Wasps, led by 37 year old Lee Blackett, have stormed into the Gallagher Premiership final. His team will come up against serial finalists Exeter Chiefs and new European champions, of course led by Rob Baxter. This has therefore created the first final since 2013 with two Englishmen in charge of the two teams.
These two join a now seven-strong group of English coaches in the Premiership, three of whom led their teams to the play-offs.
Lee Blackett leads Wasps to Premiership final
Appointed in February, Lee Blackett’s first win was a 60-10 thumping of Saracens. Perhaps this should’ve been the warning sign for the rest of the league. Since then, they have only lost once and in true Wasps tradition, timed their charge up the table perfectly.
🏉 Wasps have appointed interim boss Lee Blackett as their new head coach on a permanent basis following the departure of director of rugby Dai Young in February
👉 https://t.co/53jY4ZA9fw pic.twitter.com/KwFgWNh7fS
— BBC ScrumV (@BBCScrumV) April 9, 2020
How much of this is down to the ‘new boss’ effect? Initially, it seemed that Wasps had the shackles released. They racked up three consecutive bonus-point victories before the season pause. But five months later, when the season restarted, they continued in the same manner.
Speaking to The Rugby Pod, Lee Blackett said that his approach was based on improving their strengths, rather than addressing weaknesses that had appeared earlier in the season. He identified the breakdown and broken field as the two key areas. And it has certainly worked. Jack Willis, the league’s turnover king with 44, has dominated the breakdown and won multiple man-of-the-match awards. Meanwhile, 12 try bonus points in 22 rounds highlight their attacking threat.
Play-offs for Bath in Stuart Hooper’s first season
For all the final round drama, it was slightly lost that Stuart Hooper led Bath to the play-offs in his first season as Director of Rugby. After several years of mediocrity under Todd Blackadder, Hooper took over early and has delivered their first play-off appearance in five years. Arguably, it could have been more if a few other results had gone differently.
Hooper certainly benefited from the disrupted season, with Bath having their full compliment of international stars available for the run-in. The addition of Ben Spencer at scrum-half also gave them an extra dimension. But also, Bath’s improvement has come from their forward pack creating a platform; no doubt stemming from the leadership of a former forward.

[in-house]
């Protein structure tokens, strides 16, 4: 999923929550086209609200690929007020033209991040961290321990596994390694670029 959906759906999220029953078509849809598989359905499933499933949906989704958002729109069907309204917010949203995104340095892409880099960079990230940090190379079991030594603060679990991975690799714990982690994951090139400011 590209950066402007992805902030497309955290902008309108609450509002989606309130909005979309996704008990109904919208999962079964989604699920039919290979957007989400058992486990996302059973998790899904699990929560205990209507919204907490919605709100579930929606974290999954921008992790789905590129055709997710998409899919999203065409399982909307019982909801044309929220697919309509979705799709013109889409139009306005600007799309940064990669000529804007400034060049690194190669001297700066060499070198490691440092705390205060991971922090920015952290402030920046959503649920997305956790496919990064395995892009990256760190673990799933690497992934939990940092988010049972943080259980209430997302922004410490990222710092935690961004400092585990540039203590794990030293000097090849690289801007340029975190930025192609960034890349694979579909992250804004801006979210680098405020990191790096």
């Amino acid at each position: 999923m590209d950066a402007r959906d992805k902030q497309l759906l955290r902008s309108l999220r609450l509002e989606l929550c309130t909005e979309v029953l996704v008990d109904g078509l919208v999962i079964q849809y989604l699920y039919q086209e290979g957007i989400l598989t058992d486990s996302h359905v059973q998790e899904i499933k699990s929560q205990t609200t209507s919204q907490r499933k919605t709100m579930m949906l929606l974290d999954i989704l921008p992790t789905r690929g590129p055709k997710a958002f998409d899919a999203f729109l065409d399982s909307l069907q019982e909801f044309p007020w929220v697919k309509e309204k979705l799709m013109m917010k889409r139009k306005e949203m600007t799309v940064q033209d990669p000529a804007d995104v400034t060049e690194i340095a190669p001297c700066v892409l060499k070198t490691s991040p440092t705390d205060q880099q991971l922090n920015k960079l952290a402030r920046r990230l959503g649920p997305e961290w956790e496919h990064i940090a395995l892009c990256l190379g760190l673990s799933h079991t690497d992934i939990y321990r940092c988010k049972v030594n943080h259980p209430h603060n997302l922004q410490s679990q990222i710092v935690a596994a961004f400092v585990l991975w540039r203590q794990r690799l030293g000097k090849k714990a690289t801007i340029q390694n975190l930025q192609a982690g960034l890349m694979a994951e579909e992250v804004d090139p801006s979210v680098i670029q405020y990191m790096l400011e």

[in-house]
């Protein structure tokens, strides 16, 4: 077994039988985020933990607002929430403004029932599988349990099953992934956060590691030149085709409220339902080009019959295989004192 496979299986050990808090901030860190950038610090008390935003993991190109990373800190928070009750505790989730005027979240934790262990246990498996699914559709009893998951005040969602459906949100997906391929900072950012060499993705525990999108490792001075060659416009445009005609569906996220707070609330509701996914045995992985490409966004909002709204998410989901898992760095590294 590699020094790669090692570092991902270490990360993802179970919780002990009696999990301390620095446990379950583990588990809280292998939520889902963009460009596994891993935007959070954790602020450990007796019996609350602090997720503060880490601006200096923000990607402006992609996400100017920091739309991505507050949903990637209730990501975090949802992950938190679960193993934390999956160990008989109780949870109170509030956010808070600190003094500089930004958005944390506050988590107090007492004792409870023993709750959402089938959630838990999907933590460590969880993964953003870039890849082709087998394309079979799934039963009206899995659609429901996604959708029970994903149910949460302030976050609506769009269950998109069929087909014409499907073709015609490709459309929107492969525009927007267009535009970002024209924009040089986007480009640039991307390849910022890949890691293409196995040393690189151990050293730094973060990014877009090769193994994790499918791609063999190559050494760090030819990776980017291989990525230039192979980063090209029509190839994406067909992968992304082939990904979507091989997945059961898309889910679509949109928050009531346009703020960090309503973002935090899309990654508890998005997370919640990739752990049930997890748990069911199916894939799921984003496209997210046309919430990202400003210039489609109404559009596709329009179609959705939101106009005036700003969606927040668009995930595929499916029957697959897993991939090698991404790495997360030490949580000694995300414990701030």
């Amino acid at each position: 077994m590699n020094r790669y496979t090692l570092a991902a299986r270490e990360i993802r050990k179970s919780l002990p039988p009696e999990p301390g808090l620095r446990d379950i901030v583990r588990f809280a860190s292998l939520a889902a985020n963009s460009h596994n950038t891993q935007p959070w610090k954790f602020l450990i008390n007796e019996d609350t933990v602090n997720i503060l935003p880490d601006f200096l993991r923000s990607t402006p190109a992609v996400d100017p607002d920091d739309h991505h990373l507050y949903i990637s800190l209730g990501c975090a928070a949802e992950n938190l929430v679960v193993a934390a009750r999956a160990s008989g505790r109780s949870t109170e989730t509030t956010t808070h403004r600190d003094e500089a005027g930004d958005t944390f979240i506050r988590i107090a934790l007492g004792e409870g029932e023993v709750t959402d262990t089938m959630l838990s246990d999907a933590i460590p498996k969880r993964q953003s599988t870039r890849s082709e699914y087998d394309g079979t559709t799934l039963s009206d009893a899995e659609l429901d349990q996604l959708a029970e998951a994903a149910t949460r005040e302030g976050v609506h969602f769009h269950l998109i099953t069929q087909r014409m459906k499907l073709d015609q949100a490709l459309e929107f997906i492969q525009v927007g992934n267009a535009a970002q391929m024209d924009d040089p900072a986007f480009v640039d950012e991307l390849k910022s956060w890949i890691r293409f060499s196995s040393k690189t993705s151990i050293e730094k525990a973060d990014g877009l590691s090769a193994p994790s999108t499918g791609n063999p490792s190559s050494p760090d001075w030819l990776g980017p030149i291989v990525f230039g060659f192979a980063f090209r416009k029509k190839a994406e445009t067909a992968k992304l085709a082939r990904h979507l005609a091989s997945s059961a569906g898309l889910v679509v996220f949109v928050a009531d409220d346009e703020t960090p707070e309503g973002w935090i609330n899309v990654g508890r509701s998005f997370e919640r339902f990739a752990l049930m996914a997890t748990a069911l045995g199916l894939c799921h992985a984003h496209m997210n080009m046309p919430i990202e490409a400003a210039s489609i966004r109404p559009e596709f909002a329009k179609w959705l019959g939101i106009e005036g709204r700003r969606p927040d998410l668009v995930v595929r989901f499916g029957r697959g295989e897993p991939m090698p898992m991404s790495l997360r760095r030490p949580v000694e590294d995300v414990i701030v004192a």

The chasing pack
The delay to the season meant the season restarted with two more young English coaches in charge. Steve Borthwick left the England set-up to join Leicester Tigers, whilst fellow former second row George Skivington now heads a relatively young coaching team at Gloucester. On paper, it may look like neither has had much success so far.
Borthwick arrived and immediately had to deal with the fallout from the players’ salary cuts, losing Manu Tuilagi amongst others. It is a second consecutive 11th placed finish for the Tigers, but there were certainly a number of matches where they fielded inexperienced teams, with numerous young debutants. It certainly looks like they were spared relegation thanks to Saracens, but of course its difficult to say that for certain.
At Gloucester, another coach under 40 is in place. George Skivington recorded four wins out of nine matches, albeit this includes a forfeit win against Northampton. This matched the amount of wins achieved under Johan Ackermann in rounds 1-13. However, there has been clear improvement in the Gloucester forwards machine, an area that had been letting them down previously, particularly in the lineout.
The new era of English coaches
These two former second rows, alongside Paul Gustard and of course Rob Baxter, make up the seven English coaches currently in the Premiership. We have previously seen Nick Kennedy, yet another second row, struggle after stepping up from the Championship.
Baxter will now be looking to add a second Premiership title to a maiden European title for Exeter. At 49, he can still be considered a relatively young coach and is now the leading English coach in the league. But the next few years we could see considerable competition for that title.
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